Papers by Author: James C. Culbertson

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Authors: Brenda L. VanMil, Rachael L. Myers-Ward, Joseph L. Tedesco, Charles R. Eddy, Glenn G. Jernigan, James C. Culbertson, Paul M. Campbell, J.M. McCrate, S.A. Kitt, D. Kurt Gaskill
Abstract: Graphene layers were created on both C and Si faces of semi-insulating, on-axis, 4H- and 6H-SiC substrates. The process was performed under high vacuum (<10-4 mbar) in a commercial chemical vapor deposition SiC reactor. A method for H2 etching the on-axis substrates was developed to produce surface steps with heights of 0.5 nm on the Si-face and 1.0 to 1.5 nm on the C-face for each polytype. A process was developed to form graphene on the substrates immediately after H2 etching and Raman spectroscopy of these samples confirmed the formation of graphene. The morphology of the graphene is described. For both faces, the underlying substrate morphology was significantly modified during graphene formation; surface steps were up to 15 nm high and the uni-form step morphology was sometimes lost. Mobilities and sheet carrier concentrations derived from Hall Effect measurements on large area (16 mm square) and small area (2 and 10 m square) samples are presented and shown to compare favorably to recent reports.
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Authors: Rachael L. Myers-Ward, Luke O. Nyakiti, Jennifer K. Hite, Orest J. Glembocki, Francisco J. Bezares, Joshua D. Caldwell, Eugene A. Imhoff, Karl D. Hobart, James C. Culbertson, Yoosuf N. Picard, Virginia D. Wheeler, Charles R. Eddy, D. Kurt Gaskill
Abstract: Homo- and heteroepitaxial 3C-SiC layers were grown on 4H-SiC step-free mesas. The yields of smooth, defect-free mesas were ~ 17% for both intentionally and unintentionally doped films, while those with screw dislocations and multiple stepped surfaces were ~ 22%. The electronic and structural properties of the mesas were found on a micrometer-sized length scale using µ-PL and µ-Raman, respectively. 3C-SiC mesas were found to have complete 3C-SiC coverage with some of the mesas having electronic defects, while other mesas were found to be defect-free.
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Authors: D. Kurt Gaskill, Jennifer K. Hite, James C. Culbertson, Glenn G. Jernigan, Joseph L. Tedesco, Luke O. Nyakiti, Virginia D. Wheeler, Rachael L. Myers-Ward, N.Y. Garces, Charles R. Eddy
Abstract: The growth of epitaxial graphene on C-face 6H-SiC substrates is investigated using pro-cess conditions that can form small, local areas of graphene. The thickness of SiC lost to Si sublimation is not completely countered by the thickness of the resulting graphene and so graphene-covered basins (GCBs) are formed. The GCBs are most likely nucleated at threading dislocations from the substrate. The GCB morphology exhibits ridges, similar to those found on continuous films. The GCBs expand through erosion of the surrounding SiC substrate walls, eventually coalescing into continuous films. The ratio of the Raman D and G peaks was used to estimate the crystallite length scale and it was found to be about 200 nm for small GCBs and > 1 m for continuous films.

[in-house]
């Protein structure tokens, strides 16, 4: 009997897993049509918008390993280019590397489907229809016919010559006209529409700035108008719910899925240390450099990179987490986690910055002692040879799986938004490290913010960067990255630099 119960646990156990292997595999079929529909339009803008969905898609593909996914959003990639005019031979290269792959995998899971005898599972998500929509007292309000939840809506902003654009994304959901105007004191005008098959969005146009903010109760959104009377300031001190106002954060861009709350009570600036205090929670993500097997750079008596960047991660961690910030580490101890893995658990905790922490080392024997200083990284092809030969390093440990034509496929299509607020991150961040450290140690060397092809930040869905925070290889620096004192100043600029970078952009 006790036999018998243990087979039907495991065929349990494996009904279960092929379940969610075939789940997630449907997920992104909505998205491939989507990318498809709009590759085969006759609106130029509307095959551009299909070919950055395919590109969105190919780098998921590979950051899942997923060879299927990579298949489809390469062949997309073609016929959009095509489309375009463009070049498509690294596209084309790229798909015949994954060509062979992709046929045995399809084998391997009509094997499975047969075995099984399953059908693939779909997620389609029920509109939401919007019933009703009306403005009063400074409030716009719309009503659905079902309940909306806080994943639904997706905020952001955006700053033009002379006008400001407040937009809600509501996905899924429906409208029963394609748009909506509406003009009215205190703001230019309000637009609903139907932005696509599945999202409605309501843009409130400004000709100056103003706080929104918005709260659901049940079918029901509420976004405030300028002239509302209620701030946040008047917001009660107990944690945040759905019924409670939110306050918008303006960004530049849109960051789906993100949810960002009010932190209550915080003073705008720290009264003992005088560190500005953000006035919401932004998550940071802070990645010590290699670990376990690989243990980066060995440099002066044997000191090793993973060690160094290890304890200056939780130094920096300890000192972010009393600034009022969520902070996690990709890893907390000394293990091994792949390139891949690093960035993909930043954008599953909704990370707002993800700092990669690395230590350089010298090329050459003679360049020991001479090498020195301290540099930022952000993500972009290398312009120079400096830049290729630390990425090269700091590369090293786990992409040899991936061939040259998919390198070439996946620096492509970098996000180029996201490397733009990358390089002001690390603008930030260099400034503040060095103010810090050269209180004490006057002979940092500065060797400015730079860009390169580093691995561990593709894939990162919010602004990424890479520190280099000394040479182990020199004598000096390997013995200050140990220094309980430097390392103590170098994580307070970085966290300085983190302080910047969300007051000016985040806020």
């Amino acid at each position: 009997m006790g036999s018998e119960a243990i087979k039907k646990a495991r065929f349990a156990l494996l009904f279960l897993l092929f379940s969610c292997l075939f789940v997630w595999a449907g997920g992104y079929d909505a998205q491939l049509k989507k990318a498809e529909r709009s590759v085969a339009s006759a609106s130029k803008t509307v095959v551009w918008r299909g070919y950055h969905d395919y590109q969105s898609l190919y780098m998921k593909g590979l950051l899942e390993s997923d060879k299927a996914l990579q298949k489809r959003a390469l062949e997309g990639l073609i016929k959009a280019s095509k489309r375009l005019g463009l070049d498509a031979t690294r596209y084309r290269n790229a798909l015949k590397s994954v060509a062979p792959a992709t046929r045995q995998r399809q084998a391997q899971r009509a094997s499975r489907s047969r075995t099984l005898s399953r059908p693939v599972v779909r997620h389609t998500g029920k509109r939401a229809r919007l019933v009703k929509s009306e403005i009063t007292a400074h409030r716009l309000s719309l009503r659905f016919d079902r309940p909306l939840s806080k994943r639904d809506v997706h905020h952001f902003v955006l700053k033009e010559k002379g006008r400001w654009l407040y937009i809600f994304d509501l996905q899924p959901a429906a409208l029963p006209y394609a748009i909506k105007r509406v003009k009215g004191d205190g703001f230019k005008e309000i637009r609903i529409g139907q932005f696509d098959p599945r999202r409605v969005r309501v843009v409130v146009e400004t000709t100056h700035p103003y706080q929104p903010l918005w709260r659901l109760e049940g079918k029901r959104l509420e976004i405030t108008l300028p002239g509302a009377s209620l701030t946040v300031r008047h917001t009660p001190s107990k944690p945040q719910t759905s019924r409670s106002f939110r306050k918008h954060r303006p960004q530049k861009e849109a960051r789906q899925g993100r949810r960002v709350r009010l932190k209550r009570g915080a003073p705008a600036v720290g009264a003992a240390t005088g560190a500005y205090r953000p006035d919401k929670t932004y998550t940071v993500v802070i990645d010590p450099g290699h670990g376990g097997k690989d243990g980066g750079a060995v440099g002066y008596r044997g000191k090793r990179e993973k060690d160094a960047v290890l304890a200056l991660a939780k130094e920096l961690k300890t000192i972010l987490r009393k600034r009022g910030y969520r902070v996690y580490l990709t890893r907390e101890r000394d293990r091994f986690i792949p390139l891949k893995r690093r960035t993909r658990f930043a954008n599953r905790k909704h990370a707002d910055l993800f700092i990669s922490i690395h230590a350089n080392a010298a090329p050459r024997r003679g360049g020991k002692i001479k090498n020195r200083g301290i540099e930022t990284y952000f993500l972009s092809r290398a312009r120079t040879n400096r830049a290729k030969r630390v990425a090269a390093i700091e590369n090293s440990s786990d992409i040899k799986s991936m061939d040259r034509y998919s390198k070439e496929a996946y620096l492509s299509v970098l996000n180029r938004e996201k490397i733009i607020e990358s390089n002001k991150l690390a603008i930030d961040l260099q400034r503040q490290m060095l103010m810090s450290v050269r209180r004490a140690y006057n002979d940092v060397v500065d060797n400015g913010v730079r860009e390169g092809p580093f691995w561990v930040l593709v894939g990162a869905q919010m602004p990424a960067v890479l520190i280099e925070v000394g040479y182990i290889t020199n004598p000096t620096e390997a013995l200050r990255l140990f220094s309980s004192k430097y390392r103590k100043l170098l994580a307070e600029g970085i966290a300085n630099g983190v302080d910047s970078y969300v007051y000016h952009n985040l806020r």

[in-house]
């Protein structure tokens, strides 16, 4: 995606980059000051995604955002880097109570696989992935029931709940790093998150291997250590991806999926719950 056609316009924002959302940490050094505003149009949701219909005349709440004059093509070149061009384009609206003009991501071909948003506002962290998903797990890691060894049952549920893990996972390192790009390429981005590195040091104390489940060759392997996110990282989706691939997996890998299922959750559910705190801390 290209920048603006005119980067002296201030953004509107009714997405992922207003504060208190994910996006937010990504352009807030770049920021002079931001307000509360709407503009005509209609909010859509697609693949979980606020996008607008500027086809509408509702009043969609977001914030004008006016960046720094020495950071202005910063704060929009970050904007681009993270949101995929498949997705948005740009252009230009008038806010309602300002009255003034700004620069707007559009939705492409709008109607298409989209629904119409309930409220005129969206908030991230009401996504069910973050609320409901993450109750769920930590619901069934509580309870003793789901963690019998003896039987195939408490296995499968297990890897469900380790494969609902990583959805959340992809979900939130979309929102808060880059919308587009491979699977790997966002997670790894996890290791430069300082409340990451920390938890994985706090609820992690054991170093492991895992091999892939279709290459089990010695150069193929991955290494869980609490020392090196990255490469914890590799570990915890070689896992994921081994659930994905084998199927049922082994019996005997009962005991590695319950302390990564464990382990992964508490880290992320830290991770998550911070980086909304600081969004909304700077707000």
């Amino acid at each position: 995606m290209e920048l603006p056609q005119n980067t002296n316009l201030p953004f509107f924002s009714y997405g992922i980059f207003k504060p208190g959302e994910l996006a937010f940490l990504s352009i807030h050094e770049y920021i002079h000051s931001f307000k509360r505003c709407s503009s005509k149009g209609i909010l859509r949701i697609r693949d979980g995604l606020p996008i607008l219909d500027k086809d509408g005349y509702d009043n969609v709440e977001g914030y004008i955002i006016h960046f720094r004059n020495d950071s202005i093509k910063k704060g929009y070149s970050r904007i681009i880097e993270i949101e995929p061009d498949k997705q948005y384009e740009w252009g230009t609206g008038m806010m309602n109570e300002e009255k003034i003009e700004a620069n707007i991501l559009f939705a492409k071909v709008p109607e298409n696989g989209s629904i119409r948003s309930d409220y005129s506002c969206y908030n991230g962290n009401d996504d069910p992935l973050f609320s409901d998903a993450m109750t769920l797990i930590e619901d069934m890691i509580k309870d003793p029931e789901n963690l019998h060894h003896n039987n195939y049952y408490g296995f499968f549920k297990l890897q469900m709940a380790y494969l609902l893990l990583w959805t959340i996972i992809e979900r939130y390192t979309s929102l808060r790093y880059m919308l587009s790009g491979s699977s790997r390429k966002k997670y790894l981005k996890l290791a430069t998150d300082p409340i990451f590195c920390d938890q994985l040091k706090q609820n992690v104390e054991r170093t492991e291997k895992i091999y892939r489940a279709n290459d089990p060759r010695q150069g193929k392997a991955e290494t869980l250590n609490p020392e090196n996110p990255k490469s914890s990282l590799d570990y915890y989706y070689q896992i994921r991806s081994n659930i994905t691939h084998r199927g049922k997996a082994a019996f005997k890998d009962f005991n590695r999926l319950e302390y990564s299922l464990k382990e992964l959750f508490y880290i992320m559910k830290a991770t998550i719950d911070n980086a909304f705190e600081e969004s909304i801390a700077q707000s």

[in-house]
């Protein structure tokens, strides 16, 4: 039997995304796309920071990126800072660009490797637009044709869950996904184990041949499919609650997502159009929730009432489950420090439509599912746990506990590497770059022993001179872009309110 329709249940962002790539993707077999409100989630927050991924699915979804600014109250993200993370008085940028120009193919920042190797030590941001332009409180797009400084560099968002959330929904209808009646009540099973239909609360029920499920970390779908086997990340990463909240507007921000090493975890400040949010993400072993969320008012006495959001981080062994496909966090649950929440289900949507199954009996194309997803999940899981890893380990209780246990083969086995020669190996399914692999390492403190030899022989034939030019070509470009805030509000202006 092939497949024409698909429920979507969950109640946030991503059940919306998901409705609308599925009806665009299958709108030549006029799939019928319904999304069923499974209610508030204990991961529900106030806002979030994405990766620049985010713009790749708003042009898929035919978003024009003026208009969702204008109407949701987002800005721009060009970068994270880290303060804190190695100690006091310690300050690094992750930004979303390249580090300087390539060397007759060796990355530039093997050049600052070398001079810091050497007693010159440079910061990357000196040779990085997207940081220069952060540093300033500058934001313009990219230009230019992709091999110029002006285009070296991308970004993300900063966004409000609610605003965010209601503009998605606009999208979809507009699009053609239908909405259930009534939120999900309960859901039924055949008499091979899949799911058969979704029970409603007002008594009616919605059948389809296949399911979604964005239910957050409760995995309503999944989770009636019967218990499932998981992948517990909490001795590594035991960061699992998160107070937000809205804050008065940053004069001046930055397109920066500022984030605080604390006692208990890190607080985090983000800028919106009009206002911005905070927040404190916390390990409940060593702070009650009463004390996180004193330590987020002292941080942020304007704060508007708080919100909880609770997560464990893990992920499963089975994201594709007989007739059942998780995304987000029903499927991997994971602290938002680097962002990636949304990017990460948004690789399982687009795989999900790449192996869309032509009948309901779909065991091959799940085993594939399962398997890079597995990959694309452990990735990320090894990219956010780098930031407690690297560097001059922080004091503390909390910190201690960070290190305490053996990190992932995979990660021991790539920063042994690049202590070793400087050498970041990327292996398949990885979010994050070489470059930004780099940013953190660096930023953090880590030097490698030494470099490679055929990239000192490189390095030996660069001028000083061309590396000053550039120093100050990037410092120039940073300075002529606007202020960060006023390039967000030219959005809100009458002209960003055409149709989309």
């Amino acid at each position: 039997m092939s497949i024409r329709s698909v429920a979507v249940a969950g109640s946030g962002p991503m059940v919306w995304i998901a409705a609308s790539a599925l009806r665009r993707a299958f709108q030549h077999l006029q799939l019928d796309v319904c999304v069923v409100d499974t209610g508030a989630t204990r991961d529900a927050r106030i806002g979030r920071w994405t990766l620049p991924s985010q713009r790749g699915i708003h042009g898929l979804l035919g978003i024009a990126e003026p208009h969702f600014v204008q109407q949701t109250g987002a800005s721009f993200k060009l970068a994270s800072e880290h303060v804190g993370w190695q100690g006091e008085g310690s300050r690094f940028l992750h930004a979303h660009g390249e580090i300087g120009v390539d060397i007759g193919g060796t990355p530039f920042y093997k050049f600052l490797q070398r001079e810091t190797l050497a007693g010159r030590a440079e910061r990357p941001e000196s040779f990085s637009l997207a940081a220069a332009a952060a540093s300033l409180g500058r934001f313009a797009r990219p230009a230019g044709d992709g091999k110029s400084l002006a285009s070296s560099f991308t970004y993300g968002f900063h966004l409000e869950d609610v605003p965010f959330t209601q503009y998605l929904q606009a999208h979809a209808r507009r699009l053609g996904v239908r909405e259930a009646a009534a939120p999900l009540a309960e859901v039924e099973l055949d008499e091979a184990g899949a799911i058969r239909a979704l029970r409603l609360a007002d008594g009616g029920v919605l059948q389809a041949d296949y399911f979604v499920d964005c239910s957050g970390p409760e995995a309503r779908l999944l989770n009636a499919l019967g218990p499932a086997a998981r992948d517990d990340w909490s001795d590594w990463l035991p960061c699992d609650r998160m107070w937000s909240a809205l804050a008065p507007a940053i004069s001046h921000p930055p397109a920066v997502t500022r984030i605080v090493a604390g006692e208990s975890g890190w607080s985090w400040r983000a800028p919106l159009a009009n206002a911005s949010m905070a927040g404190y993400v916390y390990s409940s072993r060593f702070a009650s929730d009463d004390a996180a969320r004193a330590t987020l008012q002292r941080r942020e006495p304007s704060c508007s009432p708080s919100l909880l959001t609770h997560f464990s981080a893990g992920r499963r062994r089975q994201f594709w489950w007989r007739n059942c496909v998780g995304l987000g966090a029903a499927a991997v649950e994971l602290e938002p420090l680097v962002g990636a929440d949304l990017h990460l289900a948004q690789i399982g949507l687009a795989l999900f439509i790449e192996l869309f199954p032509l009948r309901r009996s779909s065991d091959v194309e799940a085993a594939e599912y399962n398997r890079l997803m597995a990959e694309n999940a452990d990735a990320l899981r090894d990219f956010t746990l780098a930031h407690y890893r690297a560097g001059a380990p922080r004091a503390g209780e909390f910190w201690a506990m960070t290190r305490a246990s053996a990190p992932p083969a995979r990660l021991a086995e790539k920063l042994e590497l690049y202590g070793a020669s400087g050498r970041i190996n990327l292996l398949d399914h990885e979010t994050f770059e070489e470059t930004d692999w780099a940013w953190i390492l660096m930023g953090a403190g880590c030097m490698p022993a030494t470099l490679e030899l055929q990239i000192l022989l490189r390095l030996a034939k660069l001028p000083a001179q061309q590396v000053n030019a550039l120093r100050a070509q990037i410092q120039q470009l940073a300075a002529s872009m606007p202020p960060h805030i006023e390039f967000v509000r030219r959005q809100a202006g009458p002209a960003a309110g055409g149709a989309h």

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Authors: Charles R. Eddy, N.D. Bassim, Michael A. Mastro, R.L. Henry, Mark E. Twigg, Ronald T. Holm, James C. Culbertson, Philip G. Neudeck, J. Anthony Powell, Andrew J. Trunek
Abstract: Silicon carbide (SiC) has become the substrate of choice for III-N epilayers applied to electronic devices due to the lack of a native III-N substrate. This is particularly true for high power applications, since the thermal conductivity of the substrate enhances device performance. Although the GaN lattice match is slightly better for SiC than for sapphire, the dislocation densities that result are still very high (generally in the high 108 cm-2 range) and often deleterious to device performance. Screw-component dislocations are especially critical since they serve as leakage paths in vertically conducting III-N devices. In this paper efforts to reduce the extended defect density in III-N films grown on SiC will be reviewed. Details on recent efforts to use step-free SiC mesa surfaces arrayed on commercial 4HSiC substrates will then be highlighted showing dramatic reductions in extended defect densities and the virtual elimination of critical defects for vertically conducting devices. In these experiments, SiC surfaces that are homoepitaxially grown step-free or of very low step density have been used as growth templates for thin (<3 μm) GaN films deposited on a novel 1000 Å AlN nucleation layer characterized by a total dislocation density two orders of magnitude lower than the previous state-of-the-art, and with no evidence of screw-component dislocations.
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Authors: Joshua D. Caldwell, Travis J. Anderson, Karl D. Hobart, James C. Culbertson, Glenn G. Jernigan, Fritz J. Kub, Joseph L. Tedesco, Jennifer K. Hite, Michael A. Mastro, Rachael L. Myers-Ward, Charles R. Eddy, Paul M. Campbell, D. Kurt Gaskill
Abstract: Epitaxial graphene (EG) grown on the carbon-face of SiC has been shown to exhibit high carrier mobilities, in comparison to other growth techniques amenable to wafer-scale graphene fabrication. The transfer of large area (>mm2) graphene films to substrates amenable for specific applications is desirable. We demonstrate the dry transfer of EG from the C-face of 4H-SiC onto SiO2, GaN and Al2O3 substrates via two approaches using either 1) thermal release tape or 2) a spin-on, chemically-etchable dielectric. We will report on the impact that these transfer processes has upon the electrical properties of the transferred EG films.
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